Thursday, May 29, 2008

Take a little of the top and shave back the conversation

Is there a better, more gratifying feeling than walking out of the barber shop with a freshly trimmed head of hair? Sure there is, but for the purpose of the blog post, we'll leave it rhetorical.

I dislike haircuts quite a bit. While I appreciate the end result, I dislike the process. The barber shop nearest the house has three barbers, and I have the same problem with all three. I hate the conversation.

When I lived in Plainfield, I did not have this problem. The barbers could contently trim the head without but a few words of pleasantry, not afraid of silence. Better yet was when they got a TV and they spent more attention to the news than on pointless, in-person talk. For five years, I did not appreciate the glorious-ness of that simple, main street barber shop.

No, in Blaine we just have to have a conversation. I'm not much of a socialist to start, but I do have a pretty decent knowledge of current events. I follow sports more than the normal patron, which in a barber shop you would think would be more than enough to get me by for the 20 or so minutes it takes to give me the same haircut I've had. But no, it's never enough. For there are four types of barber shop conversations that I inevitably fall into.

Conversation #1: Where do you work? I'm notoriously bad at discussing this topic. It's not that I hate work, I simply don't like rehashing it with a perfect stranger. Furthermore, just because I work at a pharmacy does not mean I'm a pharmacist.

Conversation #2: Various weather comments. The most neutral and meaningless of topics is that of the weather. If we could just let it go at "it's cold" or "lots of rain" we'd be ok, but there's always carrying on and some type of historical analysis. Furthermore, this is the conversation I have fifty times a day with the customers of Walgreens, and I'm tired of it.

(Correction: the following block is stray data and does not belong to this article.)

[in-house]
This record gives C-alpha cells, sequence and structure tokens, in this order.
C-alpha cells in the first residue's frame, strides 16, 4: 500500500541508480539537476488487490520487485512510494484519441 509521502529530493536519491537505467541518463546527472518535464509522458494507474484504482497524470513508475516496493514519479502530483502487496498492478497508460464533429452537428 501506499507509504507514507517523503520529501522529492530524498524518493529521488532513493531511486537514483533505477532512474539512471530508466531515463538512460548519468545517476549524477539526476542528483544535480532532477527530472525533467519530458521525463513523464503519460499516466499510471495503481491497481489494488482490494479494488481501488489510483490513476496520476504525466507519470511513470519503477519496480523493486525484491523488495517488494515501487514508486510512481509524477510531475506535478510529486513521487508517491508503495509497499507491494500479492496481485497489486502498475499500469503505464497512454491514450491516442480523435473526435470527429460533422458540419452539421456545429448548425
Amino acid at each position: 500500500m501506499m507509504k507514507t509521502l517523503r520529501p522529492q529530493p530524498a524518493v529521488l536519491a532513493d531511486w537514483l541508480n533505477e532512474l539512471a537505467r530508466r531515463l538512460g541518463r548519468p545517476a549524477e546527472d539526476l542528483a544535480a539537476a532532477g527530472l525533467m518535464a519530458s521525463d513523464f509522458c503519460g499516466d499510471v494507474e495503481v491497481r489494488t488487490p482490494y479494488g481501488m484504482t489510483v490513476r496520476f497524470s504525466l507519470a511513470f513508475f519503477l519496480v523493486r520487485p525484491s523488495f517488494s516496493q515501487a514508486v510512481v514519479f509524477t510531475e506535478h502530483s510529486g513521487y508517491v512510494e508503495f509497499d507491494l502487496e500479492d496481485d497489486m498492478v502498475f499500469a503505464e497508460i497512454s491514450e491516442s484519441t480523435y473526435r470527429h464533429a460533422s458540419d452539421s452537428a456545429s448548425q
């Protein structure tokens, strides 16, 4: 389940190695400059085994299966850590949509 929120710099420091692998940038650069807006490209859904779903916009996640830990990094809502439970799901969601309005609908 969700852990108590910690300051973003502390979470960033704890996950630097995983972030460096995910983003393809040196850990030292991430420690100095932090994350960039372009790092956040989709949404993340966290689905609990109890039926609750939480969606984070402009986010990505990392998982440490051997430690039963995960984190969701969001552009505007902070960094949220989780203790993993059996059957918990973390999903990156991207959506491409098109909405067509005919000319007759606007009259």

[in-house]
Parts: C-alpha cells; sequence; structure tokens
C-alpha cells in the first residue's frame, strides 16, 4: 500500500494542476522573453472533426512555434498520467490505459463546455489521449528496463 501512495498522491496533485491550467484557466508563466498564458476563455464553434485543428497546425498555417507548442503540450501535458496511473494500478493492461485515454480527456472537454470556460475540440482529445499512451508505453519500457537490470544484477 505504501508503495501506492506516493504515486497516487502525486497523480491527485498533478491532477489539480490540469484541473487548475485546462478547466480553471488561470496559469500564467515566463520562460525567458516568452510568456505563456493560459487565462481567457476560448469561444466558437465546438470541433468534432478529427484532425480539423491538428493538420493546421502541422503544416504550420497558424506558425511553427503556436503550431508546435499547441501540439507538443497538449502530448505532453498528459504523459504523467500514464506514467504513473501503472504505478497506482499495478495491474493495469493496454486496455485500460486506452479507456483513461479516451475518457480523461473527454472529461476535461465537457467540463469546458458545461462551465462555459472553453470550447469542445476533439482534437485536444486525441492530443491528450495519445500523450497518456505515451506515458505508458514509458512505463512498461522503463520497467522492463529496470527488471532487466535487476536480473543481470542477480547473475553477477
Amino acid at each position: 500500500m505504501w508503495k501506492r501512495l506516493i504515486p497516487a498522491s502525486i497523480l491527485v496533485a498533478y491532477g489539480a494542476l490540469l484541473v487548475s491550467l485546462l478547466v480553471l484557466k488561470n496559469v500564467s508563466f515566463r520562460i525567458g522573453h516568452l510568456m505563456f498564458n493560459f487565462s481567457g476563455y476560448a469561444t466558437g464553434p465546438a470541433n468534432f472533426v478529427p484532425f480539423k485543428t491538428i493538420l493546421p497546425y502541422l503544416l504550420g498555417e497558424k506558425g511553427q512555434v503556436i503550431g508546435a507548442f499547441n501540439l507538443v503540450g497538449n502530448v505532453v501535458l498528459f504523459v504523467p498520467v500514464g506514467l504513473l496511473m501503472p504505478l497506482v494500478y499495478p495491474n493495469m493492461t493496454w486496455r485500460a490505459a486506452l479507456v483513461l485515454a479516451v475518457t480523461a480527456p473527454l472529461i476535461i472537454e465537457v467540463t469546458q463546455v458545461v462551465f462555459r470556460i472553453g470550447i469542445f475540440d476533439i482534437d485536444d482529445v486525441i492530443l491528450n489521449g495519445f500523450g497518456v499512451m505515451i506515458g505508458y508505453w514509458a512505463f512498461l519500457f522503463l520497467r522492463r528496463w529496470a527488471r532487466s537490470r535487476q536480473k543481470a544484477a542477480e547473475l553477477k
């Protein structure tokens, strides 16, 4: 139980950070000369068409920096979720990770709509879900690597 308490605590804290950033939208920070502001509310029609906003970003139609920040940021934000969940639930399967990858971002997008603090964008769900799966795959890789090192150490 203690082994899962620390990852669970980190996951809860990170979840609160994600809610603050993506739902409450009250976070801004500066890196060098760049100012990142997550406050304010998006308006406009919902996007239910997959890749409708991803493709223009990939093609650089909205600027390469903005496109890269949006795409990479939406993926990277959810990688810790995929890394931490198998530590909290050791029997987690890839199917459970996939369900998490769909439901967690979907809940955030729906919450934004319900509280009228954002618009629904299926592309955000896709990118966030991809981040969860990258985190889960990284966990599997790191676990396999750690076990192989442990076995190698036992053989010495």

Conversation #3: The great outdoors. By far the most popular of the barber shop conversations, I frequently get asked about hunting, fishing, camping or whatever else these people do in the wilderness. I don't do any of the above, and despite Minnesota having an unofficial holiday whenever the fishing or hunting season begins, I could care less about whatever wild game these men brought home last weekend.

Conversation #4: Barber shop jokes. Usually crude, not that funny, and poorly told. I don't get this one very often, but when I do it's the worst of the four.

And so the other day when I walked into the barber shop, I dreaded the conversation. I figured we'd end up going with #2 as Coon Rapids (next town over) and Hugo (the town over the other direction) were hit with tornadoes this past weekend. Having an account of the storm to share, I figured I was in good shape. I can talk for a little while about my side of the storm, the barber talks about his side, we exchange cash, and I walk out of there unscathed.

Additionally in my favor was a "new" barber in the shop. This guy isn't new, in fact he's the oldest of the bunch who I've seen a couple times filling in whenever one of the regulars is either sick or on vacation. It just so happened that he was the one available, and I was up next.

Since he did not even recognize me as the others in the shop do, we immediately went for conversation #1. Right away, I was asked if I was a pharmacist. He then promptly told me in a roundabout way he doesn't like Walgreens and doesn't go there. He's the second of the barbers who has told me that. Nothing creates an awkward silence like a man with scissors telling you why he doesn't like your place of work.